By James Guttman, James Bullock, and Dan Crocker Dec 14, 2016 - 10:21 AM
It's time for another edition of "The Question" - We Want Insanity's weekly answer to something we all have our own opinion on. See what we have to say and then share your own. That's what questions like this are for...
There are some awesome holiday comedy songs. From Police Stop My Car to the 12 Pains of Christmas and back, it’s always good to take a break from the serious nature of the Little Drummer Boy and laugh your way through the end of the year.
That is why when someone doesn’t want to celebrate, I say to them, “Merry F**king Christmas”. That’s what Matt Stone and Trey Parker taught me. Nearly 20 years old, the South Park Christmas Playlist still gets me. Narrowly beating Christmastime in Hell, I have to go with the anthem that takes festive snark to a new level and demands that the whole world join in on the egg nog. It may not be Safe For Work, but it’s hilarious. Take it away, President-Elect Garrison.
It’s hard to believe it’s already that time of the year again where chestnuts are roasting over an open fire, rich people are shooting up homemade gingerbread houses in fits of jealousy and anger over being insulted, and, of course, buying a bunch of stuff people may or may not appreciate by the months end, let alone throughout the next year. Then there’s the singing. As a person who once participated in a practical concert in the mall not far from my home alongside my 4th grade class many years ago during the height of the holiday season, I have an affinity for certain Christmas songs due to the simple fact my friends and I would start batting back & forth parody versions of everything we were planning to sing. So what better one to love more than my first (that I can consciously remember), the “Batman smells” version of “Jingle Bells”? Seriously, it has all things needed to make a child (or even a man-child) laugh: a pair of superheroes being smelly (one by association), Robin ironically laying an egg (that could be a double entendre in regards to the next line), and The Joker getting away just in time to run amuck in Gotham for the holidays (and what kid doesn’t like his Christmas ruined by a psychopathic clown?). I don’t know exactly if I heard first courtesy of friends or Bart Simpson, but no matter what I know that whenever the real version of “Jingle Bells” comes on its getting the remix treatment courtesy of yours truly because in my world Batman never washes his suit and Robin’s stuck on the toilet a lot.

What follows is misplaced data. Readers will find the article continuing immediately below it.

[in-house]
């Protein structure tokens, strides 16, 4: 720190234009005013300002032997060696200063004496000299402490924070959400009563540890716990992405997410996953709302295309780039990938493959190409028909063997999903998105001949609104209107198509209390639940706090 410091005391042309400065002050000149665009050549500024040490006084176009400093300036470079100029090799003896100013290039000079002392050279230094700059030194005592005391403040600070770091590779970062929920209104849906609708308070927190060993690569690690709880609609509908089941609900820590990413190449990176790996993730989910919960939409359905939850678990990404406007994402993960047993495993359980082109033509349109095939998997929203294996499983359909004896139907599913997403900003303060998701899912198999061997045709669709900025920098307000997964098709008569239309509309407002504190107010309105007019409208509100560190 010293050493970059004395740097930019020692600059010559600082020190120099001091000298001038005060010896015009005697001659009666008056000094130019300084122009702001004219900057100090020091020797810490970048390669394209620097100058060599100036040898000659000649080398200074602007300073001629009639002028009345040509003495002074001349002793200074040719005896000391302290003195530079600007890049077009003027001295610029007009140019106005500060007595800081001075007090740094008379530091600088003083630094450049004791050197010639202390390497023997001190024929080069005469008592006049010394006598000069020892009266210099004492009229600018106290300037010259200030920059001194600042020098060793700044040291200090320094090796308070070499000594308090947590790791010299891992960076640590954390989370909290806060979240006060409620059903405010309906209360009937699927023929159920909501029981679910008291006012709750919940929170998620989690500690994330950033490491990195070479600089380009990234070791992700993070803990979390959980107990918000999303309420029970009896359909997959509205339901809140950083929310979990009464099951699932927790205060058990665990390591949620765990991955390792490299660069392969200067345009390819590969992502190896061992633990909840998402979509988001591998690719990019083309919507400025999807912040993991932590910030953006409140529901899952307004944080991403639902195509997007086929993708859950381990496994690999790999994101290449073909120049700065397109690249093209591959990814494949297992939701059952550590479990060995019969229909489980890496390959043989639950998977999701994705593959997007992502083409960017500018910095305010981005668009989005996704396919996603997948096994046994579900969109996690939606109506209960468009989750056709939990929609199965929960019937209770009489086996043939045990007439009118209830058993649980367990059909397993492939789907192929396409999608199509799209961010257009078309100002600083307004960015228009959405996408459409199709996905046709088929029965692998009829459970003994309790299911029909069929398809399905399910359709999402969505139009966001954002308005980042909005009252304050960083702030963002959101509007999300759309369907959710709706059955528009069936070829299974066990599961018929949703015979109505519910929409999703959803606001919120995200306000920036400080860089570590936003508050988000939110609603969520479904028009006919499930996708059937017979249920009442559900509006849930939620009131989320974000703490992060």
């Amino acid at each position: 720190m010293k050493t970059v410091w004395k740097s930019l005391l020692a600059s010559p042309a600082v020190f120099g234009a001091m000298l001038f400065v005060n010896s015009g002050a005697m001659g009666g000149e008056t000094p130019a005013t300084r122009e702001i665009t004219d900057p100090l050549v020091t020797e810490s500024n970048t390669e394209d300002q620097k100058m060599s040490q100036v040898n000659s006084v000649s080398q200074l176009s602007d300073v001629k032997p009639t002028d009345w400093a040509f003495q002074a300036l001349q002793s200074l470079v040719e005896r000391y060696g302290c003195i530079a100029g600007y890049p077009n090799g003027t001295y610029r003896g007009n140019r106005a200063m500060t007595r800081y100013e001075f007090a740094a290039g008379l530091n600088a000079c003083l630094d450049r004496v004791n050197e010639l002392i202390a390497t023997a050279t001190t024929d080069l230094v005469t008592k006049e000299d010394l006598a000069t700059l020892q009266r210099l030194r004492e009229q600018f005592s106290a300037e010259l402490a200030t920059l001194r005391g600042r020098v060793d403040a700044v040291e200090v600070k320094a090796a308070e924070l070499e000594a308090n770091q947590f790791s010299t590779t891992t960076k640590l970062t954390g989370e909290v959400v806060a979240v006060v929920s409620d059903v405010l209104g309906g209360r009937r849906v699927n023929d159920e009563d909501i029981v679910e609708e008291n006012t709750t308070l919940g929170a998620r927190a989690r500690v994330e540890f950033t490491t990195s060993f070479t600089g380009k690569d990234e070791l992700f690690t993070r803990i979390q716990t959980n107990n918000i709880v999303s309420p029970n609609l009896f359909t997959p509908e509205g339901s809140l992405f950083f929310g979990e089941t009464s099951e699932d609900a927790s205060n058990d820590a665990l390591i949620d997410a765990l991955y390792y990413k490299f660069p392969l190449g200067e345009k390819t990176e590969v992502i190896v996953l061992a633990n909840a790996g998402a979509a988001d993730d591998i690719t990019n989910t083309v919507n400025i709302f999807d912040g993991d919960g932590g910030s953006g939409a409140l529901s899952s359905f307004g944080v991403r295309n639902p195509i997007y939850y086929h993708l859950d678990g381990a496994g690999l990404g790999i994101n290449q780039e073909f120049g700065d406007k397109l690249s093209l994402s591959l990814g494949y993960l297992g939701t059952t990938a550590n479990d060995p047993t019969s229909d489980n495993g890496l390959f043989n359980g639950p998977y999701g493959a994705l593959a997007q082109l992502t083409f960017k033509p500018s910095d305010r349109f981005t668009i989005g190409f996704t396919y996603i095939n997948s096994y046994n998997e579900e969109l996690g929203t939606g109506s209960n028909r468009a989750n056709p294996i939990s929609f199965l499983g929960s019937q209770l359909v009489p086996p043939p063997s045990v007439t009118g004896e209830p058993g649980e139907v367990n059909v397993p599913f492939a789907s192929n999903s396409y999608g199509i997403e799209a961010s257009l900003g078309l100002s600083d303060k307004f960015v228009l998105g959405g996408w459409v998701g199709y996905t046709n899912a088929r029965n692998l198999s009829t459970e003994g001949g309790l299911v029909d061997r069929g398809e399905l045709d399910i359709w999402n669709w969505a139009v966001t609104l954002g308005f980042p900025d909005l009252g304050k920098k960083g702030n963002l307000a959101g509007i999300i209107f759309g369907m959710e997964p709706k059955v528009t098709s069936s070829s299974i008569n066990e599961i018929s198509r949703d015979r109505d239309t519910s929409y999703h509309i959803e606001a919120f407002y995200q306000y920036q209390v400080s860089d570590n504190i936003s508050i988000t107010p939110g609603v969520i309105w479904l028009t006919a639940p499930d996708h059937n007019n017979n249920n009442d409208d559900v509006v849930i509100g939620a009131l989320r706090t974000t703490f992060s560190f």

I'm not a huge fan of Christmas. The songs, all the money it takes, the cards, the work parties, friend parties and family parties. It's too much. The whole damn thing seems to start about October first now. I haven't always been such a Grinch though. As a kid, I loved Christmas. We had no money then. Some people might have even called us trash—what with the car frames in the yard and all. But my Dad loved Christmas and no matter how little money we had, he always made them good. We'd have excellent food, dad would string up some fire-hazard of a light display and somehow my parents always managed to, if not get me everything I wanted, get me at least one thing that I really, really wanted—like an awesome Ewok village one year, which would probably be worth a lot of money now if my mom hadn't thrown it away several years later because it was “junk.”
I also loved Christmas when my kids were young—mostly because they loved it so much. They're grown now and every day is Christmas for them while they sit upstairs and eat all my food. We all are back in the same house for the first time in some years though, so I've decided to give up my Scrooge ways and get back into the Christmas spirit. I'm not going to be bitter about that Ewok village anymore, or the time my sister stepped on and broke my X-Wing fighter about five minutes after I got it out of the package.
My song isn't a traditional parody, but it's a funny, non-traditional Christmas song nonetheless. Some might consider it a little risque, but I think it's beautiful in its own way. A group of damaged people come together, self-medicate and end up having a great holiday. Robert Earl Keene is an under-known songwriter who is probably best known among other songwriters. This Christmas classic is probably his biggest selling (thought not best) song. I give you, “Merry Christmas From the Family.”
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